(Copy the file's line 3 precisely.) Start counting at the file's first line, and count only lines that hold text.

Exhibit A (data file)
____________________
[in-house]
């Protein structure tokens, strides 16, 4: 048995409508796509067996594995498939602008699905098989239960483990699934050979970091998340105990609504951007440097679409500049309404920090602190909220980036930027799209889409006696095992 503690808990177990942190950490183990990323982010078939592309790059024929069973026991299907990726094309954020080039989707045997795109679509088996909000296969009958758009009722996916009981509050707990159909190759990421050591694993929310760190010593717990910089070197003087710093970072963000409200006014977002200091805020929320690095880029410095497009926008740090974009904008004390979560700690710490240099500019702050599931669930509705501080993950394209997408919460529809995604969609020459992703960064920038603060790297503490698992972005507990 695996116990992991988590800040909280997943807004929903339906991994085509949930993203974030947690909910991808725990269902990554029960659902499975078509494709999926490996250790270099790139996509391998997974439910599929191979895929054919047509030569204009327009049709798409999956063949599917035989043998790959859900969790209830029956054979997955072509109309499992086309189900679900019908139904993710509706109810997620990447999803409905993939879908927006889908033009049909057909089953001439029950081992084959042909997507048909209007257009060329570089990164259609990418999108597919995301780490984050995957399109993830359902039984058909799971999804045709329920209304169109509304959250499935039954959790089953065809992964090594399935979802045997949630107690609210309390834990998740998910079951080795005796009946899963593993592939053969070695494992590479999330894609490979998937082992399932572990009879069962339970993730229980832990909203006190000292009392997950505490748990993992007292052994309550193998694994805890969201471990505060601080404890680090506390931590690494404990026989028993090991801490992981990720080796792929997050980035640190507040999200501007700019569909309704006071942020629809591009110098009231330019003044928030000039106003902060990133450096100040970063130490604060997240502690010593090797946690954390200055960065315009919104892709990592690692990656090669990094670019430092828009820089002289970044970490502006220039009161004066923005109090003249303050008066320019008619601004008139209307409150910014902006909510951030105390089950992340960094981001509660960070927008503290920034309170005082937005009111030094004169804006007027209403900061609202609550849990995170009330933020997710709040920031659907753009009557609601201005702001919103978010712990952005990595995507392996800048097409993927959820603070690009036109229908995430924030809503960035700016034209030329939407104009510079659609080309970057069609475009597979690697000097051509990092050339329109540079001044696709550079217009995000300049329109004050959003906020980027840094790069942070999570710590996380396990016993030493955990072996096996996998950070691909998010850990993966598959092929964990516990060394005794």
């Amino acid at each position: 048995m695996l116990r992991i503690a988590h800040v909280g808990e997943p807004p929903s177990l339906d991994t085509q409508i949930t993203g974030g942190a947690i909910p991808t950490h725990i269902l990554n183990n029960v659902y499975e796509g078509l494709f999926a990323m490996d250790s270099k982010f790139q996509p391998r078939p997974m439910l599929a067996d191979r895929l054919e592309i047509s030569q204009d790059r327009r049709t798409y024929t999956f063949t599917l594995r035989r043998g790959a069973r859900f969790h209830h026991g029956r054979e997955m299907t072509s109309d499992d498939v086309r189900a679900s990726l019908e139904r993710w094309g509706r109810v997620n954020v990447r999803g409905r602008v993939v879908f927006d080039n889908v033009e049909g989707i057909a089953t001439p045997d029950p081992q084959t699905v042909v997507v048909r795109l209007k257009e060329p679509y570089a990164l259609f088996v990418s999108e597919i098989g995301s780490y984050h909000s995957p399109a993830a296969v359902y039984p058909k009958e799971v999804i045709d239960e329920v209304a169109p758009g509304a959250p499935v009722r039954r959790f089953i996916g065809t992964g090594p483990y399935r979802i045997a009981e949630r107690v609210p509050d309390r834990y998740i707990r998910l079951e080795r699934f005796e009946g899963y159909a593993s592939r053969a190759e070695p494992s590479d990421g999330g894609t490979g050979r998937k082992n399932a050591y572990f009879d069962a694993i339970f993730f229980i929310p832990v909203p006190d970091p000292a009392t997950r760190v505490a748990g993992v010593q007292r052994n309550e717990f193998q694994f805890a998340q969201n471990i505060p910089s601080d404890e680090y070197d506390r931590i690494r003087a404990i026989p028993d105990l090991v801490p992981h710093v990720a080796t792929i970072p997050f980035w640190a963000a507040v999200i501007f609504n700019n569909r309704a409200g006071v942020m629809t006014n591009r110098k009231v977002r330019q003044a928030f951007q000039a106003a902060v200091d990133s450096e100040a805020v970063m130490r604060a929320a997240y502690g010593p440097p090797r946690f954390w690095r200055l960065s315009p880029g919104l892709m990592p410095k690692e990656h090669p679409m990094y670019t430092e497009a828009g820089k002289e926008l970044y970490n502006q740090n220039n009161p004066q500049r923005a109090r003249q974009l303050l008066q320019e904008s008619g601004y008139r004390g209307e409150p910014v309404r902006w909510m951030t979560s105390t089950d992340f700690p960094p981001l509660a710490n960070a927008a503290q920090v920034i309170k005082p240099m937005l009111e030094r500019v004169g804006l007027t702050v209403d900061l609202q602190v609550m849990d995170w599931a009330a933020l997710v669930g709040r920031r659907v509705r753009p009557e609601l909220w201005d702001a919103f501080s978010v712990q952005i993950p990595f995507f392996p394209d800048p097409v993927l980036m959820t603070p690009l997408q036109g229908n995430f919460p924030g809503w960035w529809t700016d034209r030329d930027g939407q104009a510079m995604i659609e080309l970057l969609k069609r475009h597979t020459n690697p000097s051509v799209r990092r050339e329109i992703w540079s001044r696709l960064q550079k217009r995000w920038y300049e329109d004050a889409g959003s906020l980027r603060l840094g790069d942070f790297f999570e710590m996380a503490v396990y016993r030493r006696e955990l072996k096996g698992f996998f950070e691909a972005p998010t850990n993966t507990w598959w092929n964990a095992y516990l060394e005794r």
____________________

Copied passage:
């Amino acid at each position: 048995m695996l116990r992991i503690a988590h800040v909280g808990e997943p807004p929903s177990l339906d991994t085509q409508i949930t993203g974030g942190a947690i909910p991808t950490h725990i269902l990554n183990n029960v659902y499975e796509g078509l494709f999926a990323m490996d250790s270099k982010f790139q996509p391998r078939p997974m439910l599929a067996d191979r895929l054919e592309i047509s030569q204009d790059r327009r049709t798409y024929t999956f063949t599917l594995r035989r043998g790959a069973r859900f969790h209830h026991g029956r054979e997955m299907t072509s109309d499992d498939v086309r189900a679900s990726l019908e139904r993710w094309g509706r109810v997620n954020v990447r999803g409905r602008v993939v879908f927006d080039n889908v033009e049909g989707i057909a089953t001439p045997d029950p081992q084959t699905v042909v997507v048909r795109l209007k257009e060329p679509y570089a990164l259609f088996v990418s999108e597919i098989g995301s780490y984050h909000s995957p399109a993830a296969v359902y039984p058909k009958e799971v999804i045709d239960e329920v209304a169109p758009g509304a959250p499935v009722r039954r959790f089953i996916g065809t992964g090594p483990y399935r979802i045997a009981e949630r107690v609210p509050d309390r834990y998740i707990r998910l079951e080795r699934f005796e009946g899963y159909a593993s592939r053969a190759e070695p494992s590479d990421g999330g894609t490979g050979r998937k082992n399932a050591y572990f009879d069962a694993i339970f993730f229980i929310p832990v909203p006190d970091p000292a009392t997950r760190v505490a748990g993992v010593q007292r052994n309550e717990f193998q694994f805890a998340q969201n471990i505060p910089s601080d404890e680090y070197d506390r931590i690494r003087a404990i026989p028993d105990l090991v801490p992981h710093v990720a080796t792929i970072p997050f980035w640190a963000a507040v999200i501007f609504n700019n569909r309704a409200g006071v942020m629809t006014n591009r110098k009231v977002r330019q003044a928030f951007q000039a106003a902060v200091d990133s450096e100040a805020v970063m130490r604060a929320a997240y502690g010593p440097p090797r946690f954390w690095r200055l960065s315009p880029g919104l892709m990592p410095k690692e990656h090669p679409m990094y670019t430092e497009a828009g820089k002289e926008l970044y970490n502006q740090n220039n009161p004066q500049r923005a109090r003249q974009l303050l008066q320019e904008s008619g601004y008139r004390g209307e409150p910014v309404r902006w909510m951030t979560s105390t089950d992340f700690p960094p981001l509660a710490n960070a927008a503290q920090v920034i309170k005082p240099m937005l009111e030094r500019v004169g804006l007027t702050v209403d900061l609202q602190v609550m849990d995170w599931a009330a933020l997710v669930g709040r920031r659907v509705r753009p009557e609601l909220w201005d702001a919103f501080s978010v712990q952005i993950p990595f995507f392996p394209d800048p097409v993927l980036m959820t603070p690009l997408q036109g229908n995430f919460p924030g809503w960035w529809t700016d034209r030329d930027g939407q104009a510079m995604i659609e080309l970057l969609k069609r475009h597979t020459n690697p000097s051509v799209r990092r050339e329109i992703w540079s001044r696709l960064q550079k217009r995000w920038y300049e329109d004050a889409g959003s906020l980027r603060l840094g790069d942070f790297f999570e710590m996380a503490v396990y016993r030493r006696e955990l072996k096996g698992f996998f950070e691909a972005p998010t850990n993966t507990w598959w092929n964990a095992y516990l060394e005794r």